Batman: Under the Red Hood comes to Blu-ray with a 1080p resolution, encoded using the VC-1 codec and framed within a 1.78:1 aspect ratio. The disc itself is region free.
Starting with the good news first. The colours are bold, vivid and show no signs of bleeding, maintaining their hues with stability. This is a dark piece and many scenes take place in the shadows, as one would expect of a Batman tale, but primaries are still striking, most notably the red of The Red Hood's mask. Blacks hold true and are capable of inky depths whilst there is a surprisingly copious amount of fine detail animated and detectable within the shadows. Things are understandably two dimensional, but there are some nice stretching effects to the drawing that drags the eye into the frame and creates something of an illusional sense of depth. With the more complex CG backgrounds, traditionalistic protagonists and objects moving in the fore, many have come to accept an almost perceptible stepped effect to modern animation images (particularly when of a lower budget), but other than a few occasions when the palette seemed overly altered for the latter, this was not a problem.
Unfortunately not everything with regards the visuals is as rosy. The instances when the fore and background don't seem in the same tangible world primarily come about due to the presence of aliasing and banding. Jagged lines are most noticeable on the curves of faces in some of the finer line art (which to its credit generally stays well delineated and free from problems) and the slants of buildings and wires in the near to mid distance. Complex gradations in the vistas, particularly those of a lighter colour or mixing tones, sporadically show up bands and there are even some moments that it can creep onto more simplistic surfaces such as masks in close up. In addition, there are also a few instances of noise and basically this just adds up to the type of niggling blights Blu-ray viewers have come to expect from a disc crammed full of extras, and a lossless audio track, all squeezed onto a single layer BD. These by no means spoil the experience, and on a smaller screen are far less noticeable, but for those projecting the image it may just take the shine off and detract from all the good work the punchy and generally stable visuals provide.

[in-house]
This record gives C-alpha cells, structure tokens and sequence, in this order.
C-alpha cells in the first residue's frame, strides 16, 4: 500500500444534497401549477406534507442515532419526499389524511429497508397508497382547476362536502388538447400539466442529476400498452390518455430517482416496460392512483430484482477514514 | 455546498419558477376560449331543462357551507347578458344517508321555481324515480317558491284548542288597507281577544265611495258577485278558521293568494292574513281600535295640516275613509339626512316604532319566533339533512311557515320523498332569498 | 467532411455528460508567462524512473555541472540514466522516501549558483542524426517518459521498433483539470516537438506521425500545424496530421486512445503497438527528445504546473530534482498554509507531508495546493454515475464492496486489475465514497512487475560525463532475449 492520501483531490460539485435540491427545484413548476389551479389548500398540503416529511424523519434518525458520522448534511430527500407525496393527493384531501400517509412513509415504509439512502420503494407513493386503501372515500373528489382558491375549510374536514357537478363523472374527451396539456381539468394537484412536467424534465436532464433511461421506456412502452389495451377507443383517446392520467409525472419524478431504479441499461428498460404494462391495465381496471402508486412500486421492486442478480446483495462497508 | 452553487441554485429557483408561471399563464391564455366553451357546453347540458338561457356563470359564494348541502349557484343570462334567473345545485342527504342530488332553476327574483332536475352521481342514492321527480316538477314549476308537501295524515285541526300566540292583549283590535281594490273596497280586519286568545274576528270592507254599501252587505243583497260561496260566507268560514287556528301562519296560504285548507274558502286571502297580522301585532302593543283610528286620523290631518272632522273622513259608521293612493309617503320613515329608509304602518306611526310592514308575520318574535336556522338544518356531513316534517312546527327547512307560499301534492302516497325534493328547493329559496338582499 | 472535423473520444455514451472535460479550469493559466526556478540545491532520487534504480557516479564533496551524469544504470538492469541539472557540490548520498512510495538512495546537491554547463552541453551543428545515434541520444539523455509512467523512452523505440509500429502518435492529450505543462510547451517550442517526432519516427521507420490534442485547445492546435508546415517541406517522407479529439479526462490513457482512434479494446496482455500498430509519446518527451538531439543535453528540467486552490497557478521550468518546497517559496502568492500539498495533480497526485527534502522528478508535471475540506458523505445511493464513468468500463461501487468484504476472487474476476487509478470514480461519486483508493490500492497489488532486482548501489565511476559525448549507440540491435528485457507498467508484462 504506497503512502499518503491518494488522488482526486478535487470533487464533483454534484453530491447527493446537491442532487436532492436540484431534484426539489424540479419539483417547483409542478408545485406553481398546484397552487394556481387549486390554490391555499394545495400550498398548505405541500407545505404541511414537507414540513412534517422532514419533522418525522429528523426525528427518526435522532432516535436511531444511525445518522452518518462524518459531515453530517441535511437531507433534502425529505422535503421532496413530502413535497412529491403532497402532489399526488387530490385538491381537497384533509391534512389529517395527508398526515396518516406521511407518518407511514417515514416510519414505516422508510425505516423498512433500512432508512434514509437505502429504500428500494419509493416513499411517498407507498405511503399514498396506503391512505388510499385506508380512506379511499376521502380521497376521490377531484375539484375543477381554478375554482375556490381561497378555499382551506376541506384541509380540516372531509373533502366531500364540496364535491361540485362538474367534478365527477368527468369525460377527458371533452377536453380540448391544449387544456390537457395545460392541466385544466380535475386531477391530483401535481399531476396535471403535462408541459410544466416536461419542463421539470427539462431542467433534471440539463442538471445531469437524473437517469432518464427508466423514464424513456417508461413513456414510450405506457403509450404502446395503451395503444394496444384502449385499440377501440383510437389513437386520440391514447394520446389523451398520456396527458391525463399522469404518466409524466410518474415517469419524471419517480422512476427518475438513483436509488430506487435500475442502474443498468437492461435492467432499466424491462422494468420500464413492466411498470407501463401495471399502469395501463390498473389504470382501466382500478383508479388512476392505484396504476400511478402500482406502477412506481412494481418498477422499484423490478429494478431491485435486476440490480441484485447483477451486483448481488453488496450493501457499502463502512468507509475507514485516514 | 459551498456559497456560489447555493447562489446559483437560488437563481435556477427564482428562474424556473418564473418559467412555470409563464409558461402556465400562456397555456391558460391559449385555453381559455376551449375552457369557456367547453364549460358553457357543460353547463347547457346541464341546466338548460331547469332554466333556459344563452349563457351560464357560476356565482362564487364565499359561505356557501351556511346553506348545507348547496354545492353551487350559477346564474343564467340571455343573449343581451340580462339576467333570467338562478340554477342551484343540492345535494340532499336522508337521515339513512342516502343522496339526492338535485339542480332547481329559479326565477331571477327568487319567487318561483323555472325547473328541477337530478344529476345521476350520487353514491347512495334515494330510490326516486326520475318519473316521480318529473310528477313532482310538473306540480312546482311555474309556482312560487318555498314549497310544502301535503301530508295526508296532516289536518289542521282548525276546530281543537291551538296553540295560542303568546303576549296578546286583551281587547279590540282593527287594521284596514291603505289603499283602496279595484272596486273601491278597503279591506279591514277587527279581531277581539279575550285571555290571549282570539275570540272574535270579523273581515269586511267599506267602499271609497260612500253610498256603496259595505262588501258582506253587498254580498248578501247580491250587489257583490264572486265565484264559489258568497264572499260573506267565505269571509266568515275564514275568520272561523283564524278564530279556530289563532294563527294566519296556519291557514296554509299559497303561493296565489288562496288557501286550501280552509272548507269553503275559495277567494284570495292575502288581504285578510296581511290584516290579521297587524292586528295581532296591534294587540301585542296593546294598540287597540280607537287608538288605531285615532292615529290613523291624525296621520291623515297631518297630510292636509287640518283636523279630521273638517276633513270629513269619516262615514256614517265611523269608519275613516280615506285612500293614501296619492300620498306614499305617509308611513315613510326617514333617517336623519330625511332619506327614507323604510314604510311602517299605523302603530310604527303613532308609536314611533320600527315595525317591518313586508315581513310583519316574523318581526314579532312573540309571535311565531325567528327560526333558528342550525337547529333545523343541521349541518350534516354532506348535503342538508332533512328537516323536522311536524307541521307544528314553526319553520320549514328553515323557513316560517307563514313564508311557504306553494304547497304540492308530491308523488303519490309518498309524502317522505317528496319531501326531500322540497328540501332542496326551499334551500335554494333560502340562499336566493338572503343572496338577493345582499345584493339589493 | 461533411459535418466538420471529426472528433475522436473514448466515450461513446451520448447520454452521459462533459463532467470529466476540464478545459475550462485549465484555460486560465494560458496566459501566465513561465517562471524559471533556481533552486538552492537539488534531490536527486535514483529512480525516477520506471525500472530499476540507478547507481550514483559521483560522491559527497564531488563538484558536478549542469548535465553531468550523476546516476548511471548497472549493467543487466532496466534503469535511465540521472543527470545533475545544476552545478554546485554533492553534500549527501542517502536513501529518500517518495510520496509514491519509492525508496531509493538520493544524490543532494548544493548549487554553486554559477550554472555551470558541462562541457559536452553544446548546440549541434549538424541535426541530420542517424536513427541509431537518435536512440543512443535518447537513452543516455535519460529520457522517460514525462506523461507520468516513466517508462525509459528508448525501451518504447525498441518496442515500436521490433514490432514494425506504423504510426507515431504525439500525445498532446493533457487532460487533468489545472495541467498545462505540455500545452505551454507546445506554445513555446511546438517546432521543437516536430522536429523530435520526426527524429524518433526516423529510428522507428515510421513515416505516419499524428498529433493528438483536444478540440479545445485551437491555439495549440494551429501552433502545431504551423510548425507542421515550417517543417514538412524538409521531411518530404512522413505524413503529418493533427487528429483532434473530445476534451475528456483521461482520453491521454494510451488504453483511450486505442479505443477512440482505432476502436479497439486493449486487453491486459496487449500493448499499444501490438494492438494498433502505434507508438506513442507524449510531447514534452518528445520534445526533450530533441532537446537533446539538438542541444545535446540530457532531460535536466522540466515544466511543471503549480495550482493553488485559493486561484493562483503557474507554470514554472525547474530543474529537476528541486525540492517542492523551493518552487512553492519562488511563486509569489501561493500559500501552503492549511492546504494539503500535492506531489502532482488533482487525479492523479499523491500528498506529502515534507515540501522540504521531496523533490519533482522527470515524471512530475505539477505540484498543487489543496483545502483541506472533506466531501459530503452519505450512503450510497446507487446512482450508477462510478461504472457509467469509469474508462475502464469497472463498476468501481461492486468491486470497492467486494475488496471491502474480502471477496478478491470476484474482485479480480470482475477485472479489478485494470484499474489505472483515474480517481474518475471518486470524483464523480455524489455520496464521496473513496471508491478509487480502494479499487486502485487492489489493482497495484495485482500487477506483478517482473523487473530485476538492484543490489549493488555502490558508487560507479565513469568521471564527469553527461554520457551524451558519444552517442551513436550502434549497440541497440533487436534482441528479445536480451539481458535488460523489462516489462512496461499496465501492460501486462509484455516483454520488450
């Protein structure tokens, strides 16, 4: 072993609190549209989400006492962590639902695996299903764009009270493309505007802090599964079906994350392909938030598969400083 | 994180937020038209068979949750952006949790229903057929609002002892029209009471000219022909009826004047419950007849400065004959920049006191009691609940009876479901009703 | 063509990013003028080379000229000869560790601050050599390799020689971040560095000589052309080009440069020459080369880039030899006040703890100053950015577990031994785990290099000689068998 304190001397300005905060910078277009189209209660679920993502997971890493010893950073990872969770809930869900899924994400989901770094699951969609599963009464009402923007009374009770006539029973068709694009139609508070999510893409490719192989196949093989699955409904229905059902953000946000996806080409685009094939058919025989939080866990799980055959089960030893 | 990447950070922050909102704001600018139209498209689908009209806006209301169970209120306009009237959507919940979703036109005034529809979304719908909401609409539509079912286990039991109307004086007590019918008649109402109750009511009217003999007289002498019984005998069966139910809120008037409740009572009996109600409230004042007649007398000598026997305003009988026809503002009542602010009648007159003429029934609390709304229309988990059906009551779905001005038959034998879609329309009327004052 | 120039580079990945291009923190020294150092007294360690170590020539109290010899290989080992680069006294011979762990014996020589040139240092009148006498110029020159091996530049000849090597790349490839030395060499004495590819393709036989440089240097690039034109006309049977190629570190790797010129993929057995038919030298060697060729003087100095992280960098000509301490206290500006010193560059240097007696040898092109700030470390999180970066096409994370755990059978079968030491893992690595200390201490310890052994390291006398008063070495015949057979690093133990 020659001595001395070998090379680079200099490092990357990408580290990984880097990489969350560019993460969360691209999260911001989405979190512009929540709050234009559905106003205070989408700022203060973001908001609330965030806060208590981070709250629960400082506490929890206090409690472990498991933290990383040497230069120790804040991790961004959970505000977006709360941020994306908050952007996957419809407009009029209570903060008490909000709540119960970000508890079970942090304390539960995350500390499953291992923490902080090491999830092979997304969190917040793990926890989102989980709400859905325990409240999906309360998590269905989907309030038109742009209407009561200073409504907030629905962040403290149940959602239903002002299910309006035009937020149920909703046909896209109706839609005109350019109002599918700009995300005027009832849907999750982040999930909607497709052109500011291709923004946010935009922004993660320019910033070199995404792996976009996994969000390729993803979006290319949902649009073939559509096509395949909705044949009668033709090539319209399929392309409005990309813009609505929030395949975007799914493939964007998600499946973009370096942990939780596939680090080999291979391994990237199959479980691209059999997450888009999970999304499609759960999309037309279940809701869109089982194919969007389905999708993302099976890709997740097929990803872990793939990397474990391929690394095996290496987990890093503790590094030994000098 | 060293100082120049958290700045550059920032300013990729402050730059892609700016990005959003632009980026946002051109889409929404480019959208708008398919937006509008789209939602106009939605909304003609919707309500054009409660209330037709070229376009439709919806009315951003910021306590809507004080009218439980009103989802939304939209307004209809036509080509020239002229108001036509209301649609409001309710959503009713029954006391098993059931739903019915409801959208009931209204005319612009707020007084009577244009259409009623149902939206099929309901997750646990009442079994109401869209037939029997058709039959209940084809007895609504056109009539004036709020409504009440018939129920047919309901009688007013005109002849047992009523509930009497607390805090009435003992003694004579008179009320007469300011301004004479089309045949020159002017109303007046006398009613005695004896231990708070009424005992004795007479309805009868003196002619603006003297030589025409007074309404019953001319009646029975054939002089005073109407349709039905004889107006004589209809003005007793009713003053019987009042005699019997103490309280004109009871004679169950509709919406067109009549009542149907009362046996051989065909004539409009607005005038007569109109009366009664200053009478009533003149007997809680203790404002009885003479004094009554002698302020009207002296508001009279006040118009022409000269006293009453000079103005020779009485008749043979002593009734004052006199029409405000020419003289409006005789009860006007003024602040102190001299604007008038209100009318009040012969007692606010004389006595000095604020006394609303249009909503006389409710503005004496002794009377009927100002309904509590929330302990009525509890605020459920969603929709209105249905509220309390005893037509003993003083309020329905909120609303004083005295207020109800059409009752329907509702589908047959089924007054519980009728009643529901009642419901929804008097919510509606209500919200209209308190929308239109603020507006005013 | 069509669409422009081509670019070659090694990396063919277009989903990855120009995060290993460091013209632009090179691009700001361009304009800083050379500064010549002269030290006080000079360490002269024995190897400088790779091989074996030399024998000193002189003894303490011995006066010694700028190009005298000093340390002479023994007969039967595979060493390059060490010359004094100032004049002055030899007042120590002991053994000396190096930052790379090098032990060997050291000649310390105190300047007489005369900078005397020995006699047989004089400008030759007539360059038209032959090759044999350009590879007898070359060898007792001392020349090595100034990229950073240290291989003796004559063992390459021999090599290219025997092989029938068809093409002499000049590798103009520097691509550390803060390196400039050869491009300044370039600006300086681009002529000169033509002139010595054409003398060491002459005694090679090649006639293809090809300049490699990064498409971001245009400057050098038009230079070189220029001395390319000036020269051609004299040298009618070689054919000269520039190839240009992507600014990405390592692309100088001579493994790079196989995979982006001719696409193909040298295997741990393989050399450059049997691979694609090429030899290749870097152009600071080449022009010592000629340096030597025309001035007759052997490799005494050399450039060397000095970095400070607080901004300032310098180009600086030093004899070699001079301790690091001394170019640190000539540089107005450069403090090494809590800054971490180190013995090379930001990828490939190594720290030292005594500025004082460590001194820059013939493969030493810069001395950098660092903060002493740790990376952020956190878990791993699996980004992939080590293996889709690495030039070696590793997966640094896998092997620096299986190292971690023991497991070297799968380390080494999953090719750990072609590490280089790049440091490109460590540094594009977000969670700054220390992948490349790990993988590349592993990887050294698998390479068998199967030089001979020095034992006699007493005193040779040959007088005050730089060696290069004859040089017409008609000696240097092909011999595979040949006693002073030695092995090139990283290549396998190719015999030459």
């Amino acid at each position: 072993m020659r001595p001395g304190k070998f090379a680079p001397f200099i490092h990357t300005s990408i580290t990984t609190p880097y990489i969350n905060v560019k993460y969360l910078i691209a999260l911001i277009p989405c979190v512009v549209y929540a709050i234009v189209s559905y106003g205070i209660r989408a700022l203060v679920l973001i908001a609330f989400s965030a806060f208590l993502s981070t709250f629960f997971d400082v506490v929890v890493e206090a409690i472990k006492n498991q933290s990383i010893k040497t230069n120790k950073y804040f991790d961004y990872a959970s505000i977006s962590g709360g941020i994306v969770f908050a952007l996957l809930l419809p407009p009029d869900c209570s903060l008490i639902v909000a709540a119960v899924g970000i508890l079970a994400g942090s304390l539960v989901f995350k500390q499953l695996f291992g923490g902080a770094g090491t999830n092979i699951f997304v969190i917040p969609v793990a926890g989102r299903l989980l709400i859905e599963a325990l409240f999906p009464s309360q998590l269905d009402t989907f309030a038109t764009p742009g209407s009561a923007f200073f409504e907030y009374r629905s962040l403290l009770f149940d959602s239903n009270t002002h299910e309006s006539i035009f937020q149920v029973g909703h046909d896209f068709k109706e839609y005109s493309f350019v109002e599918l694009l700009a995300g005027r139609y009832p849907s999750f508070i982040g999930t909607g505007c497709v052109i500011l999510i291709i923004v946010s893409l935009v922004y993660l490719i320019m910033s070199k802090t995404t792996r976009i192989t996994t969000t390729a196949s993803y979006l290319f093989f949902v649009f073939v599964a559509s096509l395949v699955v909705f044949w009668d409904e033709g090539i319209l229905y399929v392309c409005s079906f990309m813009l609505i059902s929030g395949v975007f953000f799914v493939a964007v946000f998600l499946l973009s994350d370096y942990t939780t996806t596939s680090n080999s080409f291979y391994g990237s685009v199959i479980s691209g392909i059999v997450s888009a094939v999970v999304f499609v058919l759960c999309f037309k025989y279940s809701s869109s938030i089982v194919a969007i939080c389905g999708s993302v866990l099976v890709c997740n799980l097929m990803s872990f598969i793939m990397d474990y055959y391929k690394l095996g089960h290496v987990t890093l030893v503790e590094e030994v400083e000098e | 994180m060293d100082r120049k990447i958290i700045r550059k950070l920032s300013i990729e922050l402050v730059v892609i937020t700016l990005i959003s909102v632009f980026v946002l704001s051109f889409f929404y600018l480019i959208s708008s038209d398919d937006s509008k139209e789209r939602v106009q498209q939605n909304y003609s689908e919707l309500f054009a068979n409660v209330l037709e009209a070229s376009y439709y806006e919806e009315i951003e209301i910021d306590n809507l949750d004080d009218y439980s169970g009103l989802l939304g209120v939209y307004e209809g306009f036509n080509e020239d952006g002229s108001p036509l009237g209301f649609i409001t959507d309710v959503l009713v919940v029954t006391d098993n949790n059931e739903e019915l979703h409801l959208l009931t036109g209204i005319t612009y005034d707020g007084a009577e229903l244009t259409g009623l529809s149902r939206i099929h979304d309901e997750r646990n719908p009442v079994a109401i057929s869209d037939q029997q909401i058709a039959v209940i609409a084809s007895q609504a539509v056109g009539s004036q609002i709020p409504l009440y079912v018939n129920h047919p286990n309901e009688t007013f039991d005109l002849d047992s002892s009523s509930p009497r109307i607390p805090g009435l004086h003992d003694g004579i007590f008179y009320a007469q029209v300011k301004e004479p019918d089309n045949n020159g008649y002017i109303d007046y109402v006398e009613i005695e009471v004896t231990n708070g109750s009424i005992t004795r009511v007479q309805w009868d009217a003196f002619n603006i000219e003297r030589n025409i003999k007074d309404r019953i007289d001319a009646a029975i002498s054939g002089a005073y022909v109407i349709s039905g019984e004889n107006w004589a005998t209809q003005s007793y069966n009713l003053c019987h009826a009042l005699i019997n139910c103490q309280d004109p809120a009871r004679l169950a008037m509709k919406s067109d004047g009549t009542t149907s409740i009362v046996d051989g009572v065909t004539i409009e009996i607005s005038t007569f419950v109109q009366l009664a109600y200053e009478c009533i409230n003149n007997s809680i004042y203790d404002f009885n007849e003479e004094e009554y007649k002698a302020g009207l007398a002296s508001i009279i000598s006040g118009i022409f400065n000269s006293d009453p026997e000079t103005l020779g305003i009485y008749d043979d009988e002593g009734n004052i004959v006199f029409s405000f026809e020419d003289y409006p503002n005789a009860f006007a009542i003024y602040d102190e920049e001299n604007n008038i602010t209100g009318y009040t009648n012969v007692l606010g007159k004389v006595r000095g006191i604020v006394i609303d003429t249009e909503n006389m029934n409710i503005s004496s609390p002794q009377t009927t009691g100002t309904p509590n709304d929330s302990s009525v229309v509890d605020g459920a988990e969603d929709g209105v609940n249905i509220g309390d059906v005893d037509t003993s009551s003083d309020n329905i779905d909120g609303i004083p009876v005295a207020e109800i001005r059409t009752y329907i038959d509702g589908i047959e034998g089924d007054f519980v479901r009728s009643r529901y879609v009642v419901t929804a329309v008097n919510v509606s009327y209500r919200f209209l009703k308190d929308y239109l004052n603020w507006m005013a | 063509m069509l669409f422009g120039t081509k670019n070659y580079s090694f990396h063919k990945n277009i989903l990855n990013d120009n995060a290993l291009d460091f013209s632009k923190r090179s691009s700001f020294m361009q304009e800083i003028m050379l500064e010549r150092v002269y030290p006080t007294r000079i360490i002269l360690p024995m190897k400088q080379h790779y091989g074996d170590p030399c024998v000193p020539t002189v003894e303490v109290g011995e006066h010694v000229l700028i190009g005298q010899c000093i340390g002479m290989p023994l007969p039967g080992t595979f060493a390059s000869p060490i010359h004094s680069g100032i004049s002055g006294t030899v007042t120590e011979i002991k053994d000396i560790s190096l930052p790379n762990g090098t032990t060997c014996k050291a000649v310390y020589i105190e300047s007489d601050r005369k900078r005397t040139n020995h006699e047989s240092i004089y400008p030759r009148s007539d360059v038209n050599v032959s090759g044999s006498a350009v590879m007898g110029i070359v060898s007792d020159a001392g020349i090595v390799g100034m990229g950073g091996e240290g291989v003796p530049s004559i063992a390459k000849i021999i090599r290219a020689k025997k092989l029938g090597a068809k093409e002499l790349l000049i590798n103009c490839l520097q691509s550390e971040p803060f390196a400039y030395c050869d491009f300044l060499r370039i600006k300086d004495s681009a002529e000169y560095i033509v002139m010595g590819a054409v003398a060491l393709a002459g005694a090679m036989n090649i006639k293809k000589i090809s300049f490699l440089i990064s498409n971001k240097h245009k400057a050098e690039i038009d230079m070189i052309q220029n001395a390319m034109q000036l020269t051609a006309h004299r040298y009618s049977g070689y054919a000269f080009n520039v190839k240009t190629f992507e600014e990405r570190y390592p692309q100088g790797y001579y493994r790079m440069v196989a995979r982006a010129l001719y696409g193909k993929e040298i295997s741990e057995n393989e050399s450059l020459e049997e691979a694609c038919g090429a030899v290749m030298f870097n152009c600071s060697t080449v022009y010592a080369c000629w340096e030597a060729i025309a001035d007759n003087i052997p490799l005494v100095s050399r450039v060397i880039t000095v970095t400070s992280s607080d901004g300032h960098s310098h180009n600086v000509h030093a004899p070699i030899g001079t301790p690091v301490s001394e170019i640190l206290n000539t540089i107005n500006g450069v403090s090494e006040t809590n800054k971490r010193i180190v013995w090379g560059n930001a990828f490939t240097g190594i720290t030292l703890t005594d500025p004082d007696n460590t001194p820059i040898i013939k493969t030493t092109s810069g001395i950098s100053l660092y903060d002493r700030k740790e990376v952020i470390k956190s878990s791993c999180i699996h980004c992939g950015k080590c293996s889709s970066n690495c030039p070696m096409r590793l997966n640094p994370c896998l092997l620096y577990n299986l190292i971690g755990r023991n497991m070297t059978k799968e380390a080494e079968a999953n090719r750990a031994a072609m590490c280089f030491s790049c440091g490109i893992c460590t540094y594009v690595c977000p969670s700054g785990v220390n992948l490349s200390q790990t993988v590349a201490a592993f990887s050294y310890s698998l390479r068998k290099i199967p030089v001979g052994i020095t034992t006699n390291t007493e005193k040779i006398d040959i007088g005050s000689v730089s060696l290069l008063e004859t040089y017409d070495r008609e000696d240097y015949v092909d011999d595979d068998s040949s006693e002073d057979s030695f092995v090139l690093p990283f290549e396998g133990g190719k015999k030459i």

The main track selling point here is an English DTS-HD Master Audio track, but there are also three standard Dolby Digital 5.1 tracks; German, Spanish (Castillian) and Portuguese. Obviously I opted for the lossless English track.